If you are attending a concert, play or similar event, prescout the location to find a restaurant that is within easy walking distance. Rotarians eating food fosters good conversation.

Lo Cost Activities

  • I recently spoke at a club that schedules one meeting per month in a local restaurant with no organized agenda. It is purely social.
  • One of my Australian club followers organizes movie nights followed by dinner in a nearby restaurant.
  • My club (Calgary West Rotary) has sold 50ish tickets to a Big Band Concert to be performed by our city philharmonic. Groups are encouraged to meet for a meal or a drink before the event which is in the centre of our arts district
  • A Rotarian whose business has an executive box in an NHL arena invited is group of 8 to attend a game as his guests. 
  • Visit a museum, art gallery or museum to be followed by a tea-time or and scheduled after to discuss what was experienced. 
  • Book a dinner in a private room or a quiet group of tables at a new restaurant
  • Rent a passenger van and schedule a road trip. Everyone chips in to the rental.
  • Organize teams for miniature golf, go carting or horseback riding 
  • Split the cost of taking a clowning class, yodeling class or balloon animal making where curiosity is your friend.

No-Cost Activities

  • A board games night in a member’s home. Set up a tournament. Organize a pot-luck lunch
  • An outside games and barbecue day. at the beach, in the mountains or a favorite area park. Bring your own food.
  • Invite members to watch a championship game on TV. Potluck snacks
  • Set up a discussion of a relevant topic and use speed dating structure to move people from station to station.. Participants change seat every 5 minutes.
  • Organize and improvisation night. Tap the expertise of your local drama teacher to be the facilitator
  • Host a Disney or scary movie night. Get a video projector to show them on a wall. Arrange chairs into a home theatre. Popcorn anyone?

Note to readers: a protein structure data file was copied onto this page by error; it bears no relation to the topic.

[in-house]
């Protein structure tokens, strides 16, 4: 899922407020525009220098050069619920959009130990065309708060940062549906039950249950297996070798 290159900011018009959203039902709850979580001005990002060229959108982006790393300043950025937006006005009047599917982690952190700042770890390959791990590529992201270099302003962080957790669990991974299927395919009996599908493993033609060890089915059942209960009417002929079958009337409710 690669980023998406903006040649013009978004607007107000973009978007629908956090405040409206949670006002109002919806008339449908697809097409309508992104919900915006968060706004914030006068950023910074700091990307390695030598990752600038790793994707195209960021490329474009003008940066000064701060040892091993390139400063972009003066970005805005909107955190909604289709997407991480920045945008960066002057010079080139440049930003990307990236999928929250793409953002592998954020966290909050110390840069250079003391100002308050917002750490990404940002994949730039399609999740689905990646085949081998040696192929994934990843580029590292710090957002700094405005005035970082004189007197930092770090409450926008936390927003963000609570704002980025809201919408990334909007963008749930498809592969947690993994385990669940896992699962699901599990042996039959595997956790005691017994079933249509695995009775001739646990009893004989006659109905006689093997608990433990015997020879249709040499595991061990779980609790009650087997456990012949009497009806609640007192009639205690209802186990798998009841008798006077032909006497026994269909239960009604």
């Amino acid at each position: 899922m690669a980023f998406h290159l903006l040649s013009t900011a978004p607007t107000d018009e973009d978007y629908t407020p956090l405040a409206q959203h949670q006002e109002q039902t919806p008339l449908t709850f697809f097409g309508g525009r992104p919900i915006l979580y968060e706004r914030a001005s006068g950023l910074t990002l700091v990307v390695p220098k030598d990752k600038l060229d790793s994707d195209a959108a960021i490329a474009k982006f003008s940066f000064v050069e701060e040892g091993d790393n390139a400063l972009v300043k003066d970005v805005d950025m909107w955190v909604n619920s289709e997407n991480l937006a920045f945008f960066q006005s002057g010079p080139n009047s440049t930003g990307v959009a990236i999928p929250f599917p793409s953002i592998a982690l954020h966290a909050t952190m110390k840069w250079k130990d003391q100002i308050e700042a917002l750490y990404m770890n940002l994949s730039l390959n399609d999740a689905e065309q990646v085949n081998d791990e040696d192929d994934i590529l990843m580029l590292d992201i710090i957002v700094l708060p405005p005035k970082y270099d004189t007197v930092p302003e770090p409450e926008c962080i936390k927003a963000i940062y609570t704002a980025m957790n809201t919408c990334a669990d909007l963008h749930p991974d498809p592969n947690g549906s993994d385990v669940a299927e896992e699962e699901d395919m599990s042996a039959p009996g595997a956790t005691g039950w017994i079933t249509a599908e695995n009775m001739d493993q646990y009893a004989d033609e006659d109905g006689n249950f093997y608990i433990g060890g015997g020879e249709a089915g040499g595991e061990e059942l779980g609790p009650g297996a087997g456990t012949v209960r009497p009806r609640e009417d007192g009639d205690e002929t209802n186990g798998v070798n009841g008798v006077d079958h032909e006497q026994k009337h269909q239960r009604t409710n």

Relationship Stingers

Meeting Stingers are designed to add surprise, entertainment and interest in a subtle way to meetings. You may also learn things you did not know about club members or their interests. 

You will notice the word 'surprise' in the previous paragraph. If you repeat one of the exercises too often, it will become ordinary and loose it's engagement value. 

The success lies in having control and establishing a loose structure for guide participants. Sometimes you may need to give a heads up to the people participating. Some can be called on spontaneously. 

Give each participant one minute to tell their story. If you have access to a hand held cordless mic, as moderator, go to the person and hold it for them to speak into a la a TV reporter. That gives you control. 

  • Describe the adventure you experienced on your recent trip
  • What book are you reading and what is it about
  • What is the latest movie you attended and what was it about
  • What is an unusual meal that your family loves
  • Name that tune - our President periodically finds recognizable songs, plays a clip on his phone and challenges the group to identify it
  • Name your favorite radio or TV commercial and sing all or part of it
  • What parenting experience would you caution others to never use
  • What historical figure do you admire and why
  • What is the funniest thing that happened on a date 
The End

What do you think? Has your club organized no-cost or low-cost activities that were engaging and fun? Please comment below. I want to hear from you!


Robyn Braley is a brand specialist, professional speaker and writer. He is also a Rotarian who is passionate about Building the Rotary Brand. He has led two teams that received the Rotary International PR Award. He has also served as the PR Chair for District 5360. He often speaks at Rotary clubs, conferences and leadership development assemblies. He currently serves on the District 5360 Membership Committee.

Contact Robyn

Email: robyn@robyntbraley.com   Connect on LinkedIn Follow on Twitter: @rtbraley_rotary